Because of the duplication of routes and the difficult geography, the tunnels were not built to high standards. The ruling grade on the B&P is higher than freight railroads would like, 1.34% uphill departing the station, the steepest on the Northeast Corridor (NEC) south of Philadelphia. This grade also reduces initial acceleration for passenger trains. The tunnel also has multiple sharp curves, with the curve at the western portal limiting trains today to 30 mph (about 50 km/h). The CSX tunnel, called Howard Street Tunnel, has a grade as well. The B&P maintenance costs are high due to poor construction, but a shutdown for repairs is not possible as it is a key NEC link with no possible reroute.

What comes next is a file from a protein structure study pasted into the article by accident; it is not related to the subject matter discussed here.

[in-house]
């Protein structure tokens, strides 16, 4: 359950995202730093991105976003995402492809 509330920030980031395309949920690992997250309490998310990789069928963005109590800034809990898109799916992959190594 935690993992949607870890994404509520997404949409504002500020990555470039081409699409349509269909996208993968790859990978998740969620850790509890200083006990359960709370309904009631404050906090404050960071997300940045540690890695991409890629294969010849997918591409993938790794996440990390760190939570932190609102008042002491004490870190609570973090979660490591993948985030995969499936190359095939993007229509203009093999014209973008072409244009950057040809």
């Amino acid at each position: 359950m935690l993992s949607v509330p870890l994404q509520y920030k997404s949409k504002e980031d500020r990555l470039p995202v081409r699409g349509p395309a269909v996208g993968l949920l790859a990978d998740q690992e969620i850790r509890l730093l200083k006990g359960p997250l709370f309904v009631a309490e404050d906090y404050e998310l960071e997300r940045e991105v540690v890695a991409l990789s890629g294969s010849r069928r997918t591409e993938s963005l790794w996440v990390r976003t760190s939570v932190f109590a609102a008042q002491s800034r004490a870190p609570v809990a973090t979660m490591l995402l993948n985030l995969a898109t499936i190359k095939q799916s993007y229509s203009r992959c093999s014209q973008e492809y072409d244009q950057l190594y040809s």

In 2009, the FRA’s plan was to bypass the B&P Tunnel with a two-track passenger rail tunnel, the Great Circle Tunnel. The tunnel would be a little longer than the B&P, but permit much higher speeds, around 160 km/h, saving Acela trains around 1.5 minutes. Actually the impact would be even higher, since near-terminal speed limits are a worse constraint for trains with higher initial acceleration; for high-performance trains, the saving is about 2-2.5 minutes. No accommodation was made for freight in the original plan: CSX indicated lack of interest in a joint passenger and freight rail tunnel. Besides, the NEC’s loading gauge is incompatible with double-stacked freight; accommodating such trains would require many small infrastructure upgrades, raising bridges, in addition to building a new tunnel.